<p><strong>From the Pulitzer Prize–winning scholar, a timely history of the constitutional changes that built equality into the nation’s foundation and how those guarantees have been shaken over time.</strong></p><br /><p>The Declaration of Independence announced equality as an American ideal, but it took the Civil War and the subsequent adoption of three constitutional amendments to establish that ideal as American law. The Reconstruction amendments abolished slavery, guaranteed all persons due process and equal protection of the law, and equipped black men with the right to vote. They established the principle of birthright citizenship and guaranteed the privileges and immunities of all citizens. The federal government, not the states, was charged with enforcement, reversing the priority of the original Constitution and the Bill of Rights. In grafting the principle of equality onto the Constitution, these revolutionary changes marked the second founding of the United States.</p><br /><p>Eric Foner’s compact, insightful history traces the arc of these pivotal amendments from their dramatic origins in pre–Civil War mass meetings of African-American “colored citizens” and in Republican party politics to their virtual nullification in the late nineteenth century. A series of momentous decisions by the Supreme Court narrowed the rights guaranteed in the amendments, while the states actively undermined them. The Jim Crow system was the result. Again today there are serious political challenges to birthright citizenship, voting rights, due process, and equal protection of the law. Like all great works of history, this one informs our understanding of the present as well as the past: knowledge and vigilance are always necessary to secure our basic rights.</p>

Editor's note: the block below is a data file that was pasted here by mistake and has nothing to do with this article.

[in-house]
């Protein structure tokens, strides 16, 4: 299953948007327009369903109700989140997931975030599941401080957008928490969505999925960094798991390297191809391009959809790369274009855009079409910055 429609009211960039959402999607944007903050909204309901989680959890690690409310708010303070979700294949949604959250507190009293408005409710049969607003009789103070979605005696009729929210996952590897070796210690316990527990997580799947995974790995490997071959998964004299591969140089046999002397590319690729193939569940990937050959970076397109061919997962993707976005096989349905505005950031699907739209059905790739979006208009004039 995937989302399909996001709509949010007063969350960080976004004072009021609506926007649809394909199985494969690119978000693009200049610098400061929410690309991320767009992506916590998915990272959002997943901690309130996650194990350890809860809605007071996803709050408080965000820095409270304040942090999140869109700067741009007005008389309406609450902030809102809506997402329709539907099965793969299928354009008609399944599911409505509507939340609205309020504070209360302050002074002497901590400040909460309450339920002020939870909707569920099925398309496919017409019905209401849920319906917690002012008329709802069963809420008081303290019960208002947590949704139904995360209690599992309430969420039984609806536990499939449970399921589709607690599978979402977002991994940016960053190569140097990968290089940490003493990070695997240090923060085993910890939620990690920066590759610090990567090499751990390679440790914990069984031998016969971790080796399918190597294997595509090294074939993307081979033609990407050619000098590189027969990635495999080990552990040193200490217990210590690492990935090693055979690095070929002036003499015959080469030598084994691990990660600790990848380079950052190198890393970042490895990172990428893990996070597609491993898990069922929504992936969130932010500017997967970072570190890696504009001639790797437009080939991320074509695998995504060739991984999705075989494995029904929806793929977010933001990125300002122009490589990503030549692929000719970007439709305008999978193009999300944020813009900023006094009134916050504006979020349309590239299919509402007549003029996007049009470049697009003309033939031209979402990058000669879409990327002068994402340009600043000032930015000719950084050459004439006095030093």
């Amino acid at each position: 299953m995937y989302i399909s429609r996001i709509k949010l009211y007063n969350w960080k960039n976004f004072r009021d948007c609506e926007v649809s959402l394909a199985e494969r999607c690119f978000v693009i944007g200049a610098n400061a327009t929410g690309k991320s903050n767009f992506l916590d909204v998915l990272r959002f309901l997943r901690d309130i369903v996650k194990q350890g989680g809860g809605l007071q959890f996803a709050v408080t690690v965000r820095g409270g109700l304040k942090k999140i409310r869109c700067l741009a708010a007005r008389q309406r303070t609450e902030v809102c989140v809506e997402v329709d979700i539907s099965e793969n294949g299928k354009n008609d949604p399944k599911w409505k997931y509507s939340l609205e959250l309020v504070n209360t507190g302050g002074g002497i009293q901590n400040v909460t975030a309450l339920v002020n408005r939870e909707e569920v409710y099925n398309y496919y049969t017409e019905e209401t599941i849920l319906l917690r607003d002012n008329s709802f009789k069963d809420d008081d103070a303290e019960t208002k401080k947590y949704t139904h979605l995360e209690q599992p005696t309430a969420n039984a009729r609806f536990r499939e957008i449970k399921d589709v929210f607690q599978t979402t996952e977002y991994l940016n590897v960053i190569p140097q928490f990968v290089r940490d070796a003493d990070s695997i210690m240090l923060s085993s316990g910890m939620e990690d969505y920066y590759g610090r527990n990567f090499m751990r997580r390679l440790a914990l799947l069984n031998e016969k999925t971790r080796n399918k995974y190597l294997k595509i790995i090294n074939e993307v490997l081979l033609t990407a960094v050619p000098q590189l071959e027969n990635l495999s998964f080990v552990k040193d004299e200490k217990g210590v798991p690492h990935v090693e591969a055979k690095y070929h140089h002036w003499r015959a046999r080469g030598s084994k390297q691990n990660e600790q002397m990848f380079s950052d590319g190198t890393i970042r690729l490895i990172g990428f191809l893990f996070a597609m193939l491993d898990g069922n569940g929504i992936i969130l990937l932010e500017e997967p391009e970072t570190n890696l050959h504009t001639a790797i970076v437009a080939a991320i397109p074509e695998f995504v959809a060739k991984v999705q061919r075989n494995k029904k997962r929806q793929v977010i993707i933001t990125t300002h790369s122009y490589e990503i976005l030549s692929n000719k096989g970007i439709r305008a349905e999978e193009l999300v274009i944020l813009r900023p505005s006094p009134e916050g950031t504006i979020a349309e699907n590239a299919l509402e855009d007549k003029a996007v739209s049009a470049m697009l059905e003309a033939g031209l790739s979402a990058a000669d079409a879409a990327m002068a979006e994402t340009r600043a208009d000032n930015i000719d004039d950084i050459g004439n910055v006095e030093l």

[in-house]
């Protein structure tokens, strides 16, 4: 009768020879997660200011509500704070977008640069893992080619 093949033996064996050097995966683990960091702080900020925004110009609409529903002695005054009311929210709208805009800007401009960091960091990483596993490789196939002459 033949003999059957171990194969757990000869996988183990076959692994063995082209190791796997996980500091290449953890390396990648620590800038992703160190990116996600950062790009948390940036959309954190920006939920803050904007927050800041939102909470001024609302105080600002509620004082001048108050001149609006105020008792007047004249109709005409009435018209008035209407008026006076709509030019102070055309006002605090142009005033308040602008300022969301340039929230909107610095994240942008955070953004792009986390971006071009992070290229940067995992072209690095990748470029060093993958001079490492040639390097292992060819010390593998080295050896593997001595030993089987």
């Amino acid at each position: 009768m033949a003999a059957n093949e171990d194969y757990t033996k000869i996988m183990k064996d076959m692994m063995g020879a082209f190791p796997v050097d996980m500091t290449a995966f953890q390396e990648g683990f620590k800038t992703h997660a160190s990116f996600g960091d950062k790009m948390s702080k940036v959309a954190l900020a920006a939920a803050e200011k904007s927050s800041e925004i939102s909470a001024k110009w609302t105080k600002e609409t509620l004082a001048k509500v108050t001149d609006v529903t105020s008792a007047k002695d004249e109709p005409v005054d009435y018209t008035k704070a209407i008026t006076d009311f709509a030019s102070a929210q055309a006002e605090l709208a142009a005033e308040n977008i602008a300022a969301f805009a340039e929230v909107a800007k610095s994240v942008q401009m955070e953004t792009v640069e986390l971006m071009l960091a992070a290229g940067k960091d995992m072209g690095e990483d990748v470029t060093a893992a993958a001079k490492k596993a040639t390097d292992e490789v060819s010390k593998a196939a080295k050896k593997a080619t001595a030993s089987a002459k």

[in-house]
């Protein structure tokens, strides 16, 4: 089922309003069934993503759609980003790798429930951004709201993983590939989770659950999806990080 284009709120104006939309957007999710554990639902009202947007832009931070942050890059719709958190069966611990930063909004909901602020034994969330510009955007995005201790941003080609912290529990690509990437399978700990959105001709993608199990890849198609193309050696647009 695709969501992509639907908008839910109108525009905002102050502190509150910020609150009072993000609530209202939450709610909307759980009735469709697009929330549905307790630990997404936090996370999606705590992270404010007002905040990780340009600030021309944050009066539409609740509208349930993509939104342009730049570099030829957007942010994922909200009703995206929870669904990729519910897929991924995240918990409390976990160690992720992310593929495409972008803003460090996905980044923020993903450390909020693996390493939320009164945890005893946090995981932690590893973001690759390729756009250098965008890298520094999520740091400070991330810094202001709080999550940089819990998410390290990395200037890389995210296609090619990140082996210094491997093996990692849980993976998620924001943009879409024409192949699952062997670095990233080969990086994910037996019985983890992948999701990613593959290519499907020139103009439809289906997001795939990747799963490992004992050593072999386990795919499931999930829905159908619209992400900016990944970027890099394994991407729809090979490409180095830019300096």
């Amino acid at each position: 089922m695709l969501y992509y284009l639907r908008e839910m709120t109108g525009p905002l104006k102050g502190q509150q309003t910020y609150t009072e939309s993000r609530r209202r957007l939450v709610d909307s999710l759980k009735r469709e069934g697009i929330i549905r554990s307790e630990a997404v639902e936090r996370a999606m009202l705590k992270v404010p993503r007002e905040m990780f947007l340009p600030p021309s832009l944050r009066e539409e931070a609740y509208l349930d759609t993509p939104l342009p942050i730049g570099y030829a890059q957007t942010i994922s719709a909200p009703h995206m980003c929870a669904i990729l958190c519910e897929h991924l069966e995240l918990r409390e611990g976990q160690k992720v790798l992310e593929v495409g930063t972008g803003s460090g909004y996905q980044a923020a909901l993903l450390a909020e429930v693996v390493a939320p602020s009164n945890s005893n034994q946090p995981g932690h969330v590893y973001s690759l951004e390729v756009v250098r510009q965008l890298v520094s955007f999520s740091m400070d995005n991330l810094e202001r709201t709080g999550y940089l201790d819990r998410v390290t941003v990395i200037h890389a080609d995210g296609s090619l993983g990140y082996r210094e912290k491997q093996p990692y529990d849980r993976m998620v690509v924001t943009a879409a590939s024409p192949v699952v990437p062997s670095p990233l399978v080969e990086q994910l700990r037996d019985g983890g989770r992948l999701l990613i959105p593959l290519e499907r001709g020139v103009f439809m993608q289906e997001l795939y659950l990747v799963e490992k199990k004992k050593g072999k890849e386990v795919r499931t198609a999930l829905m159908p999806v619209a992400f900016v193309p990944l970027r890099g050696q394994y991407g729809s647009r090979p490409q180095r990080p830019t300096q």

The Conservative Sensibility
by George F. Will

Language

English

Pages

641

Publication Date

June 04, 2019

Product Description
Customer Reviews
<b><i>NEW YORK TIMES </i>BESTSELLER</b><b><br /></b><b>From the Pulitzer Prize-winning columnist, an "astonishing" and "enthralling" (<i>Booklist</i>) new examination of how the Founders' belief in natural rights created a great American political tradition--"easily one of the best books on American Conservatism ever written" (Jonah Goldberg).</b><b></b><br /> For more than four decades, George F. Will has attempted to discern the principles of the Western political tradition and apply them to America's civic life. Today, the stakes could hardly be higher. Vital questions about the nature of man, of rights, of equality, of majority rule are bubbling just beneath the surface of daily events in America. <br /> <br /> The Founders' vision, articulated first in the Declaration of Independence and carried out in the Constitution, gave the new republic a framework for government unique in world history. Their beliefs in natural rights, limited government, religious freedom, and in human virtue and dignity ushered in two centuries of American prosperity. Now, as Will shows, conservatism is under threat--both from progressives and elements inside the Republican Party. America has become an administrative state, while destructive trends have overtaken family life and higher education. Semi-autonomous executive agencies wield essentially unaccountable power. Congress has failed in its duty to exercise its legislative powers. And the executive branch has slipped the Constitution's leash. <br /> <br /> In the intellectual battle between the vision of Founding Fathers like James Madison, who advanced the notion of natural rights that pre-exist government, and the progressivism advanced by Woodrow Wilson, the Founders have been losing. It's time to reverse America's political fortunes. <br /><br /> Expansive, intellectually thrilling, and written with the erudite wit that has made Will beloved by millions of readers, <i>The Conservative Sensibility</i> is an extraordinary new book from one of America's most celebrated political writers.
White Rage: The Unspoken Truth of Our Racial Divide
by Carol Anderson Ph.D.

Language

English

Pages

248

Publication Date

May 31, 2016

Product Description
Customer Reviews